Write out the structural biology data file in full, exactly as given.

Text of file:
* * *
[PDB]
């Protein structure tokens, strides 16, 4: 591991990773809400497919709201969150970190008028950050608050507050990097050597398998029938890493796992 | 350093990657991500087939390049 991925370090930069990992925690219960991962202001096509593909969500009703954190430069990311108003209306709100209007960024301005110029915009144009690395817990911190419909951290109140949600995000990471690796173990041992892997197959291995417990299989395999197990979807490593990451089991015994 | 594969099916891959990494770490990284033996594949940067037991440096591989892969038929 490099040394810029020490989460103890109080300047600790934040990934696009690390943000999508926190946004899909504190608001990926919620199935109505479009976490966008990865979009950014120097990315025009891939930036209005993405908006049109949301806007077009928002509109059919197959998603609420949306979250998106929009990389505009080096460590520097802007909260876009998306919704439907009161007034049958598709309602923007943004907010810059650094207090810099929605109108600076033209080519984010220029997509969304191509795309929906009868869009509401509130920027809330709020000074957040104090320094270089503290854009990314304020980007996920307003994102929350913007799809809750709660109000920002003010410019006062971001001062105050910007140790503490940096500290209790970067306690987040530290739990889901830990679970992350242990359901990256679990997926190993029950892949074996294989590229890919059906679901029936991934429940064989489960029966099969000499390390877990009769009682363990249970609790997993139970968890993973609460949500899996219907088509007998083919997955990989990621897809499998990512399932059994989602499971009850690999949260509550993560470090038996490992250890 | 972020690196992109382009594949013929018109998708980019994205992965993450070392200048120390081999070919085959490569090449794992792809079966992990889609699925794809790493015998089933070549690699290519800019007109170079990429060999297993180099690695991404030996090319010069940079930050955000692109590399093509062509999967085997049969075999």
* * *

[PDB]
């Protein structure tokens, strides 16, 4: 591991990773809400497919709201969150970190008028950050608050507050990097050597398998029938890493796992 | 350093990657991500087939390049 991925370090930069990992925690219960991962202001096509593909969500009703954190430069990311108003209306709100209007960024301005110029915009144009690395817990911190419909951290109140949600995000990471690796173990041992892997197959291995417990299989395999197990979807490593990451089991015994 | 594969099916891959990494770490990284033996594949940067037991440096591989892969038929 490099040394810029020490989460103890109080300047600790934040990934696009690390943000999508926190946004899909504190608001990926919620199935109505479009976490966008990865979009950014120097990315025009891939930036209005993405908006049109949301806007077009928002509109059919197959998603609420949306979250998106929009990389505009080096460590520097802007909260876009998306919704439907009161007034049958598709309602923007943004907010810059650094207090810099929605109108600076033209080519984010220029997509969304191509795309929906009868869009509401509130920027809330709020000074957040104090320094270089503290854009990314304020980007996920307003994102929350913007799809809750709660109000920002003010410019006062971001001062105050910007140790503490940096500290209790970067306690987040530290739990889901830990679970992350242990359901990256679990997926190993029950892949074996294989590229890919059906679901029936991934429940064989489960029966099969000499390390877990009769009682363990249970609790997993139970968890993973609460949500899996219907088509007998083919997955990989990621897809499998990512399932059994989602499971009850690999949260509550993560470090038996490992250890 | 972020690196992109382009594949013929018109998708980019994205992965993450070392200048120390081999070919085959490569090449794992792809079966992990889609699925794809790493015998089933070549690699290519800019007109170079990429060999297993180099690695991404030996090319010069940079930050955000692109590399093509062509999967085997049969075999």